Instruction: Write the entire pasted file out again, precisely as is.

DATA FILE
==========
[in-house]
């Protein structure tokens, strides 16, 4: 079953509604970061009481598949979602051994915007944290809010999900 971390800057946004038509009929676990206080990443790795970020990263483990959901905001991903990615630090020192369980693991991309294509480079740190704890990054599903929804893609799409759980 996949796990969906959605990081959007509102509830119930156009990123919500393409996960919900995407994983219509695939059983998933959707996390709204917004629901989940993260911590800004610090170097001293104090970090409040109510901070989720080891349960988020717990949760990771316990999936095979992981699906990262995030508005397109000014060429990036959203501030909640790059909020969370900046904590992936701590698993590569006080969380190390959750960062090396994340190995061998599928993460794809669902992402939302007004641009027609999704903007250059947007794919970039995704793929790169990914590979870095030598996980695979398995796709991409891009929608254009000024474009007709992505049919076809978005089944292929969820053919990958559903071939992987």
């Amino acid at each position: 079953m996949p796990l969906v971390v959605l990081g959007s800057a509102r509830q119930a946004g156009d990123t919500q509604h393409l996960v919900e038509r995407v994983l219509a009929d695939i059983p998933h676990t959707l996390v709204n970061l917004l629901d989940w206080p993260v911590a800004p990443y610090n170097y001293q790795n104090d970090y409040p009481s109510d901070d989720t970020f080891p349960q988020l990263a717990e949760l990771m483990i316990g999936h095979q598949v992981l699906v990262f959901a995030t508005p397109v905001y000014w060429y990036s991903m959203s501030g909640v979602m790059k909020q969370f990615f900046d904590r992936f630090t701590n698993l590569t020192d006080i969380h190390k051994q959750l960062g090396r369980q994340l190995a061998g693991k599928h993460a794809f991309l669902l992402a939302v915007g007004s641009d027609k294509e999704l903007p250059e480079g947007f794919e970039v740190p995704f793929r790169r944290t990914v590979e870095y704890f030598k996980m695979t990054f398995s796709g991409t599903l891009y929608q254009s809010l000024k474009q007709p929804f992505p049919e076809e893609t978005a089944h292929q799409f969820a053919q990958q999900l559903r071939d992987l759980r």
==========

[in-house]
């Protein structure tokens, strides 16, 4: 079953509604970061009481598949979602051994915007944290809010999900 971390800057946004038509009929676990206080990443790795970020990263483990959901905001991903990615630090020192369980693991991309294509480079740190704890990054599903929804893609799409759980 996949796990969906959605990081959007509102509830119930156009990123919500393409996960919900995407994983219509695939059983998933959707996390709204917004629901989940993260911590800004610090170097001293104090970090409040109510901070989720080891349960988020717990949760990771316990999936095979992981699906990262995030508005397109000014060429990036959203501030909640790059909020969370900046904590992936701590698993590569006080969380190390959750960062090396994340190995061998599928993460794809669902992402939302007004641009027609999704903007250059947007794919970039995704793929790169990914590979870095030598996980695979398995796709991409891009929608254009000024474009007709992505049919076809978005089944292929969820053919990958559903071939992987």
């Amino acid at each position: 079953m996949p796990l969906v971390v959605l990081g959007s800057a509102r509830q119930a946004g156009d990123t919500q509604h393409l996960v919900e038509r995407v994983l219509a009929d695939i059983p998933h676990t959707l996390v709204n970061l917004l629901d989940w206080p993260v911590a800004p990443y610090n170097y001293q790795n104090d970090y409040p009481s109510d901070d989720t970020f080891p349960q988020l990263a717990e949760l990771m483990i316990g999936h095979q598949v992981l699906v990262f959901a995030t508005p397109v905001y000014w060429y990036s991903m959203s501030g909640v979602m790059k909020q969370f990615f900046d904590r992936f630090t701590n698993l590569t020192d006080i969380h190390k051994q959750l960062g090396r369980q994340l190995a061998g693991k599928h993460a794809f991309l669902l992402a939302v915007g007004s641009d027609k294509e999704l903007p250059e480079g947007f794919e970039v740190p995704f793929r790169r944290t990914v590979e870095y704890f030598k996980m695979t990054f398995s796709g991409t599903l891009y929608q254009s809010l000024k474009q007709p929804f992505p049919e076809e893609t978005a089944h292929q799409f969820a053919q990958q999900l559903r071939d992987l759980r």